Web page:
Okay, that's vaguely creepy. Also very sad. My condolences to any of David's family/friends who come across this thread...
Originally Posted by Jamesj
Good sleuthing to put that together. Very sad. Comes from my neck of the woods, but don't believe I know him. Sorry for thread hijack, but doesn't it seem like "hitting a tree" ski accidents are up? I'd blame it on the rise in popularity of tree skiing, but seems like most of the deadly types of these accidents come from people hitting trees on/near while skiing groomers and I'm not sure what's with that??
Hitting a fixed obstacle on or adjacent to a groomed trail after losing control has been the most common way that skiers/riders die on the slopes for quite some time. Avalanche and NARSID (tree well 'drowning') deaths are more sensational, so they tend to get talked about more, but both are relatively rare, especially inbounds. I'm not aware of any significant increases in accident rates in recent years. It may be somewhat worse overall than before 'shaped' skis were common, since those (sometimes) encourage higher speed skiing from intermediates. (I'm not saying this guy didn't know what he was doing; if he flew out for NASTAR Nationals he was probably quite skilled.)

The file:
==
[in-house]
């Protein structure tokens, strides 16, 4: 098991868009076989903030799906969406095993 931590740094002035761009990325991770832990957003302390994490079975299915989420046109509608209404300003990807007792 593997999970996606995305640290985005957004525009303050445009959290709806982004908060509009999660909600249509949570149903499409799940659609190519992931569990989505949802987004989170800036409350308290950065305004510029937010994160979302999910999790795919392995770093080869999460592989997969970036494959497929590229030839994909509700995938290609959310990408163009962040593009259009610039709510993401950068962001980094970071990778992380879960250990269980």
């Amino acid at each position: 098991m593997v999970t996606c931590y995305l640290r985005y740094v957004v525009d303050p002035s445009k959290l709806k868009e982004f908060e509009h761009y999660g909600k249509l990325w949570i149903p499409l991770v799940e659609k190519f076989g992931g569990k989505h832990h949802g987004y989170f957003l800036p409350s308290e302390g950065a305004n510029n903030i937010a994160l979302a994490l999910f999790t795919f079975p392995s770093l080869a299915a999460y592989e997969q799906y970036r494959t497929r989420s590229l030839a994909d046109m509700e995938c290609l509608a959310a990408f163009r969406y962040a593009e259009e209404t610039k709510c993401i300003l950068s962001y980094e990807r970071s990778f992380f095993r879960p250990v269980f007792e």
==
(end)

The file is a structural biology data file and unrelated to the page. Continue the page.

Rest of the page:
Even at 'recreational' speeds, if you catch an edge or lose a ski on a groomed trail, you can slide a long way before you come to a stop -- much further than people often realize, especially if it's steep and the snow is firm/icy. Centripetal force/momentum pulls you to the outside while turning, so if you're near the edge of a trail and lose it near the apex of a turn there's a 50% chance of being hurled towards the trees. You don't have to hit your head that hard to get a fatal injury, and at high enough speeds even hitting something with your chest/torso is likely to be deadly.